It was a sunny. A short bald strolled along the busy, whistling a popular and peering into the well-stocked. He had an almost irresistible to buy some delicious and had to impose his iron to quell it. His charming had told him to do something about his podgy: up to now they had had a blissful, but she didn’t want to marry a rotund. She wasn’t so keen on wedding a hairless either, come to that. She could almost see herself in his shiny when he bent down to pick up his false, which were always falling out, for some unaccountable. As if that wasn’t annoying enough, he frequently bruised her delicate with his rough. And he had a rather rasping, not to speak of a horselike when he ate. But she would forgive all of this if only he didn’t look like a stuffed. Had he been privy to her inmost, he might have lost faith in her undying, but being a straightforward uncomplicated he never had the slightest of her critical, apart from her frank about his wobbling and double. And now here he was on the way to a modern well- equipped, which would get rid of the superfluous in no time and turn his tubby into a lean. Before he got there, however, he choked on his chewing and collapsed onto the hard unforgiving. A gaping gathered and a qualified tried to resuscitate him, but it was too late.
After a decent, his former married a muscular and lived happily ever after.
This short story was written by Peter Bendall A Sunny is one of over a hundred very short stories published in “THE EDIBLE ANARCHIST – and other sentimental tales” – visit the webpage to buy a copy.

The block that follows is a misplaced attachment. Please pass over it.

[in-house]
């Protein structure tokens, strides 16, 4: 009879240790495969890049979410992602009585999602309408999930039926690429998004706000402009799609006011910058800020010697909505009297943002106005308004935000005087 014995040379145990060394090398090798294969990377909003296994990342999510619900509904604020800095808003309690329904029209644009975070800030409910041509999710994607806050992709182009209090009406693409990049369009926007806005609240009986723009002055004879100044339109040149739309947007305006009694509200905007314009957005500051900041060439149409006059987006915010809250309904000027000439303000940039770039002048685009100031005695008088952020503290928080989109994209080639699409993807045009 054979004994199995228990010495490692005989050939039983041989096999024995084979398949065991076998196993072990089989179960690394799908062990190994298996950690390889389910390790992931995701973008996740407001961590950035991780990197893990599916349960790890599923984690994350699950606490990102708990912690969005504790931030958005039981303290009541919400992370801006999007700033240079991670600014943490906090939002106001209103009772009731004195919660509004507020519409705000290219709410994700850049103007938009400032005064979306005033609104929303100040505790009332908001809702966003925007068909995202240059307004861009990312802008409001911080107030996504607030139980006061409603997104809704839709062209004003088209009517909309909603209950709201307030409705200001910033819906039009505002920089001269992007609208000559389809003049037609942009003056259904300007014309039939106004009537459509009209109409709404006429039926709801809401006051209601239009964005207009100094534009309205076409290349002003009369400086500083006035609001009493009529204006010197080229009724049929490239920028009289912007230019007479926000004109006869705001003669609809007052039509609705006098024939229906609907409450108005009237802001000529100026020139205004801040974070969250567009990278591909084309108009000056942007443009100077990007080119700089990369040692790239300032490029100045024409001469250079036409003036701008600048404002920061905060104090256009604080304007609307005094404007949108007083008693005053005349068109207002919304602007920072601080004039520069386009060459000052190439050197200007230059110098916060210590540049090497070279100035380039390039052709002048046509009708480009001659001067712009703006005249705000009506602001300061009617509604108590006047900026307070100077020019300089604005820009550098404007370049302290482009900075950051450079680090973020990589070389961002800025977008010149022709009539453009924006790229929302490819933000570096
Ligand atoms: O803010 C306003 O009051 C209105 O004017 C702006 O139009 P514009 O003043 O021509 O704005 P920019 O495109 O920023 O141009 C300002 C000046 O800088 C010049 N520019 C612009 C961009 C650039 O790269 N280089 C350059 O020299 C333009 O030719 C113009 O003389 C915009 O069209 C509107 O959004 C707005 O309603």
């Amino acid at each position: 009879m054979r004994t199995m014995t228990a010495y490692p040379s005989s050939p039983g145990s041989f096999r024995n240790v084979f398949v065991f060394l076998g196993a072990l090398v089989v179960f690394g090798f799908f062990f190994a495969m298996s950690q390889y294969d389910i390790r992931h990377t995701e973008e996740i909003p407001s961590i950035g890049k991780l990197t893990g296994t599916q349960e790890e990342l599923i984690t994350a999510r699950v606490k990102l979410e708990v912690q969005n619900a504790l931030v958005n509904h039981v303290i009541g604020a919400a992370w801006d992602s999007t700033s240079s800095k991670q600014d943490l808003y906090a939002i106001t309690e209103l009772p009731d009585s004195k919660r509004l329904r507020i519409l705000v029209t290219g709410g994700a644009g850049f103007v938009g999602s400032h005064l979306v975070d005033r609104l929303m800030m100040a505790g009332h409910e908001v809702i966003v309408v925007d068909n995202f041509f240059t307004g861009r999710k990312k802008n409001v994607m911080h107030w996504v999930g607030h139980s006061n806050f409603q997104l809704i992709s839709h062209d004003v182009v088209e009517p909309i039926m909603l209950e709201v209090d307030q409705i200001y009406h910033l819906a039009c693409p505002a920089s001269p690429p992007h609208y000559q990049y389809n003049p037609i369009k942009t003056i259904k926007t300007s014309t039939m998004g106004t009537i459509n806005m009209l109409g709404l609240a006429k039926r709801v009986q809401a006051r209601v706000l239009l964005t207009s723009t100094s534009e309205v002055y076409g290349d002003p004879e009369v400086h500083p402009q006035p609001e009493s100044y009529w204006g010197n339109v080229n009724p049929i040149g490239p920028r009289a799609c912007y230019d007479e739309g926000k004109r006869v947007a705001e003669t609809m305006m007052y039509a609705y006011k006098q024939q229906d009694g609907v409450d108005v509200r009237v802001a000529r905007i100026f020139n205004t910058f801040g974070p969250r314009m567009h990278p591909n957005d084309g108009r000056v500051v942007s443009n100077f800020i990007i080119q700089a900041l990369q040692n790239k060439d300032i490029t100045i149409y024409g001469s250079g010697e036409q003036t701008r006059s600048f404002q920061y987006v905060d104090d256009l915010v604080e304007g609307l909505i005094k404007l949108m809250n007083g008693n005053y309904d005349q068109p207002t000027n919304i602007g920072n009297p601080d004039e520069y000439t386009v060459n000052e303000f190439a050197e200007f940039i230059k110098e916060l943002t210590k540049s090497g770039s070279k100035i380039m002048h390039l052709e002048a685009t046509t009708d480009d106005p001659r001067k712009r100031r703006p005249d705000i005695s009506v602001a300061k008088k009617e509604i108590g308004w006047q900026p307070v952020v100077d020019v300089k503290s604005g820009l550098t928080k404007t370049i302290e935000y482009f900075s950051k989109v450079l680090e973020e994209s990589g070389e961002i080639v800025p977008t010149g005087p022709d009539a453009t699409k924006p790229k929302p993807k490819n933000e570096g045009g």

Askance founder and author of A Better Basra,Caroline Jaine has recently written a piece on the World Bank blog titled A Better Baghdad following a short visit to the city. Here she reflects on where her feelings during the invasion of Iraq.
“A Better Basra was my story of life in Iraq in 2006 as Head of Press & Public Affairs at the British Embassy Office in Basra. The book is about the personal struggles of a mother and a woman in a war zone, but also the challenges of forming a communications strategy and fire-fighting with the media. On the tenth anniversary of the invasion I choose to share a short extract from the book that discloses how it felt being a British diplomat in Sri Lanka during the invasion. Where were you when Iraq was invaded?” – Caroline Jaine.
I was still living in Sri Lanka when Britain joined America’s attack on Iraq on 20th March 2003. The build up to the invasion was uncomfortable. Everyone at the High Commission was told to buckle-down on security and we learned how to check our vehicles for car bombs and varied our routes to work, whilst we saw many of our US colleagues in the Embassy next door simply fly home back to America. Two days before the invasion I wrote in my diary: “We all wait with baited breath to see if Saddam & Sons leave Iraq in 48 hours. I think I know the answer already”.
The signal that the war in Iraq had started came at 3am on 20th March 2003, with the arrival of the Sri Lankan Special Task Force outside our home. Two of them were asleep across the barrels of their loaded weapons in the garage the next morning. That day we were told to keep the children away from school and although I went to work at the High Commission, as soon as we learned there was a large demonstration planned outside the US Embassy that day, all staff were sent home early.